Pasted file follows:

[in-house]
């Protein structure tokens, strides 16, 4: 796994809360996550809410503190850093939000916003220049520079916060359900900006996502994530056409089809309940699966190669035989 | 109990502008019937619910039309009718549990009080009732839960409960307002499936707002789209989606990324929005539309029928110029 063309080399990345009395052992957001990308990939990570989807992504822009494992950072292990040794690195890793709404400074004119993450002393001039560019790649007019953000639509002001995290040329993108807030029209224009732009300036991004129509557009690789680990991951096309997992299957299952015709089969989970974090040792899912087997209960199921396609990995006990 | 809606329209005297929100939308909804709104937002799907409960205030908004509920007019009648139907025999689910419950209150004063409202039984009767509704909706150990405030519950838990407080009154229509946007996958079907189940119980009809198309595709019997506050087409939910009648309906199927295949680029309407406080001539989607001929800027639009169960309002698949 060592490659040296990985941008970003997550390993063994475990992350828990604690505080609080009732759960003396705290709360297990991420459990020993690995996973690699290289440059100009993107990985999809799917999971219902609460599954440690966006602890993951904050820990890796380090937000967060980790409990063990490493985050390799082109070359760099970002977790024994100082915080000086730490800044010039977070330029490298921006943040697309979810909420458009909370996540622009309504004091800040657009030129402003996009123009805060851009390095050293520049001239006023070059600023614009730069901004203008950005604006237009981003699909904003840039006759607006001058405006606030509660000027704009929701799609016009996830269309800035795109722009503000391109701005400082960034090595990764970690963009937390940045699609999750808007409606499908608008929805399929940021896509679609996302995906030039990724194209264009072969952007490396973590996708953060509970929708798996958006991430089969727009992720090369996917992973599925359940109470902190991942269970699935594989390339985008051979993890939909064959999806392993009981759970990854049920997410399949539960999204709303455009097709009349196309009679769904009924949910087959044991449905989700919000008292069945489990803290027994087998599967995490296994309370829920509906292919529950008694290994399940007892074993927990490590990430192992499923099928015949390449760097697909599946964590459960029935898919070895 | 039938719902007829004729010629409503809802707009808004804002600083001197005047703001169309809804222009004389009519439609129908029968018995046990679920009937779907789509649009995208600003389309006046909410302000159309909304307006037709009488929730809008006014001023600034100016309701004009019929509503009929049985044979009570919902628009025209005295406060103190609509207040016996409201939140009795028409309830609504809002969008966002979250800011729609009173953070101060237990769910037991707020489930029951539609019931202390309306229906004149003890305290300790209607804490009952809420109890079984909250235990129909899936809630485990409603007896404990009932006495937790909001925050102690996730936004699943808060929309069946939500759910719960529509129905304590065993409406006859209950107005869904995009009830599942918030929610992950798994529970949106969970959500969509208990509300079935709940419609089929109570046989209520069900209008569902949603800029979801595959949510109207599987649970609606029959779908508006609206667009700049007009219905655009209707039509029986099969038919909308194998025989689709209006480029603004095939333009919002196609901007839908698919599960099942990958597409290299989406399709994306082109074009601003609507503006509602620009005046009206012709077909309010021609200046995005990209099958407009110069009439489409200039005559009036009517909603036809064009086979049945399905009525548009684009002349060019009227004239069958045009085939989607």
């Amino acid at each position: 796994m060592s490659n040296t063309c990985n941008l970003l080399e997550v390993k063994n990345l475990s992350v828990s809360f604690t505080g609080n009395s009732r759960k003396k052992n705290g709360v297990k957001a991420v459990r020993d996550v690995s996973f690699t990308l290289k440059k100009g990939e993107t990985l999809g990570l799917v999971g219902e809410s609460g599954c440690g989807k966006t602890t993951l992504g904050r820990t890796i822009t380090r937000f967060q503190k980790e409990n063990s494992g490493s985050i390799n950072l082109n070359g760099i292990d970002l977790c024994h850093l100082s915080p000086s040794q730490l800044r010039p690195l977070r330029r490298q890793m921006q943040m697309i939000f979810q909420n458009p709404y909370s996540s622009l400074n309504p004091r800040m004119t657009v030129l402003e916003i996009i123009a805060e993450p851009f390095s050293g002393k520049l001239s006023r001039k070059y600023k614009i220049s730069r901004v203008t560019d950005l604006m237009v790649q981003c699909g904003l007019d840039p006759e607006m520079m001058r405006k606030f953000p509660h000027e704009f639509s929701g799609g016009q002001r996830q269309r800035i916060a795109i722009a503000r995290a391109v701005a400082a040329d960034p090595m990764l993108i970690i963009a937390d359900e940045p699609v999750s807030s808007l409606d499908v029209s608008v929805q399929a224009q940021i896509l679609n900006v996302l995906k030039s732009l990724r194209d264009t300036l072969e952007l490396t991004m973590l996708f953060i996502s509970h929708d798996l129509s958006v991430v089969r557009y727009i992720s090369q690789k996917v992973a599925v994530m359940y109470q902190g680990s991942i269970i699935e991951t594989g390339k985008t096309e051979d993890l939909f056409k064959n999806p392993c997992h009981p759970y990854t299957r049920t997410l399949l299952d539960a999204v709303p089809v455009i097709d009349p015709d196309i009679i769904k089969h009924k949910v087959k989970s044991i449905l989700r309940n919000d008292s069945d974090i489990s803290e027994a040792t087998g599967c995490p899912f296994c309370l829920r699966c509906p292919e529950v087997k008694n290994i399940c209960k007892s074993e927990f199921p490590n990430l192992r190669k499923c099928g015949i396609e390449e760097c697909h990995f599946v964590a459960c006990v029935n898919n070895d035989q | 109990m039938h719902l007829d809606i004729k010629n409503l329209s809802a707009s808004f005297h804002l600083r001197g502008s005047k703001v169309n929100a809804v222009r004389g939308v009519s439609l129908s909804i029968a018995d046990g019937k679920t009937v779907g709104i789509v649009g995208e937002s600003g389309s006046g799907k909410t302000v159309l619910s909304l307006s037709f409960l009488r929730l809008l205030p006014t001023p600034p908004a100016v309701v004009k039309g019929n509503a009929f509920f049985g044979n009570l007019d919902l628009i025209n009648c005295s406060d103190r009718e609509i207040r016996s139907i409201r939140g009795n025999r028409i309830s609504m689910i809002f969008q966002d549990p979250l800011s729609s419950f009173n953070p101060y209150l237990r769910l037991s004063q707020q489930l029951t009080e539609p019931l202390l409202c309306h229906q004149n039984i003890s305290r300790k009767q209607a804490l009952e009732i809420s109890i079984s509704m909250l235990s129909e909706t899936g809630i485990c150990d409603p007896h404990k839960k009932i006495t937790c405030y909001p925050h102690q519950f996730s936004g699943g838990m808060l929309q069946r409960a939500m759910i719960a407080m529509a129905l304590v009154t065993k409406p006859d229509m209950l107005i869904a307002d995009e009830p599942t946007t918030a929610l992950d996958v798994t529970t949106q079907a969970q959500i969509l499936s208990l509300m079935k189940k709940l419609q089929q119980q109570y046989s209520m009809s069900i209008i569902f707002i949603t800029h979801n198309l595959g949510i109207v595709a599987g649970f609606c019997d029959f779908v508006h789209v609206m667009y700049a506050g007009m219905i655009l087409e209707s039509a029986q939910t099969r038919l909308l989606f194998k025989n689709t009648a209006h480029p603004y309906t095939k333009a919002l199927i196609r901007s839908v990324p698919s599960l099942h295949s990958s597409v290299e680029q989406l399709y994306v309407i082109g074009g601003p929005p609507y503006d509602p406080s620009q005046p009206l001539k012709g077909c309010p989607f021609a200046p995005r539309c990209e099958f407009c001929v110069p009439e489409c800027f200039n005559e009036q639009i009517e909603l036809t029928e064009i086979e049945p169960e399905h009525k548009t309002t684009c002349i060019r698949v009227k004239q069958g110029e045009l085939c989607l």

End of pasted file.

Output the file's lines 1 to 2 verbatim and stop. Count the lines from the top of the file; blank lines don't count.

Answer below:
[in-house]
């Protein structure tokens, strides 16, 4: 796994809360996550809410503190850093939000916003220049520079916060359900900006996502994530056409089809309940699966190669035989 | 109990502008019937619910039309009718549990009080009732839960409960307002499936707002789209989606990324929005539309029928110029 063309080399990345009395052992957001990308990939990570989807992504822009494992950072292990040794690195890793709404400074004119993450002393001039560019790649007019953000639509002001995290040329993108807030029209224009732009300036991004129509557009690789680990991951096309997992299957299952015709089969989970974090040792899912087997209960199921396609990995006990 | 809606329209005297929100939308909804709104937002799907409960205030908004509920007019009648139907025999689910419950209150004063409202039984009767509704909706150990405030519950838990407080009154229509946007996958079907189940119980009809198309595709019997506050087409939910009648309906199927295949680029309407406080001539989607001929800027639009169960309002698949 060592490659040296990985941008970003997550390993063994475990992350828990604690505080609080009732759960003396705290709360297990991420459990020993690995996973690699290289440059100009993107990985999809799917999971219902609460599954440690966006602890993951904050820990890796380090937000967060980790409990063990490493985050390799082109070359760099970002977790024994100082915080000086730490800044010039977070330029490298921006943040697309979810909420458009909370996540622009309504004091800040657009030129402003996009123009805060851009390095050293520049001239006023070059600023614009730069901004203008950005604006237009981003699909904003840039006759607006001058405006606030509660000027704009929701799609016009996830269309800035795109722009503000391109701005400082960034090595990764970690963009937390940045699609999750808007409606499908608008929805399929940021896509679609996302995906030039990724194209264009072969952007490396973590996708953060509970929708798996958006991430089969727009992720090369996917992973599925359940109470902190991942269970699935594989390339985008051979993890939909064959999806392993009981759970990854049920997410399949539960999204709303455009097709009349196309009679769904009924949910087959044991449905989700919000008292069945489990803290027994087998599967995490296994309370829920509906292919529950008694290994399940007892074993927990490590990430192992499923099928015949390449760097697909599946964590459960029935898919070895 | 039938719902007829004729010629409503809802707009808004804002600083001197005047703001169309809804222009004389009519439609129908029968018995046990679920009937779907789509649009995208600003389309006046909410302000159309909304307006037709009488929730809008006014001023600034100016309701004009019929509503009929049985044979009570919902628009025209005295406060103190609509207040016996409201939140009795028409309830609504809002969008966002979250800011729609009173953070101060237990769910037991707020489930029951539609019931202390309306229906004149003890305290300790209607804490009952809420109890079984909250235990129909899936809630485990409603007896404990009932006495937790909001925050102690996730936004699943808060929309069946939500759910719960529509129905304590065993409406006859209950107005869904995009009830599942918030929610992950798994529970949106969970959500969509208990509300079935709940419609089929109570046989209520069900209008569902949603800029979801595959949510109207599987649970609606029959779908508006609206667009700049007009219905655009209707039509029986099969038919909308194998025989689709209006480029603004095939333009919002196609901007839908698919599960099942990958597409290299989406399709994306082109074009601003609507503006509602620009005046009206012709077909309010021609200046995005990209099958407009110069009439489409200039005559009036009517909603036809064009086979049945399905009525548009684009002349060019009227004239069958045009085939989607």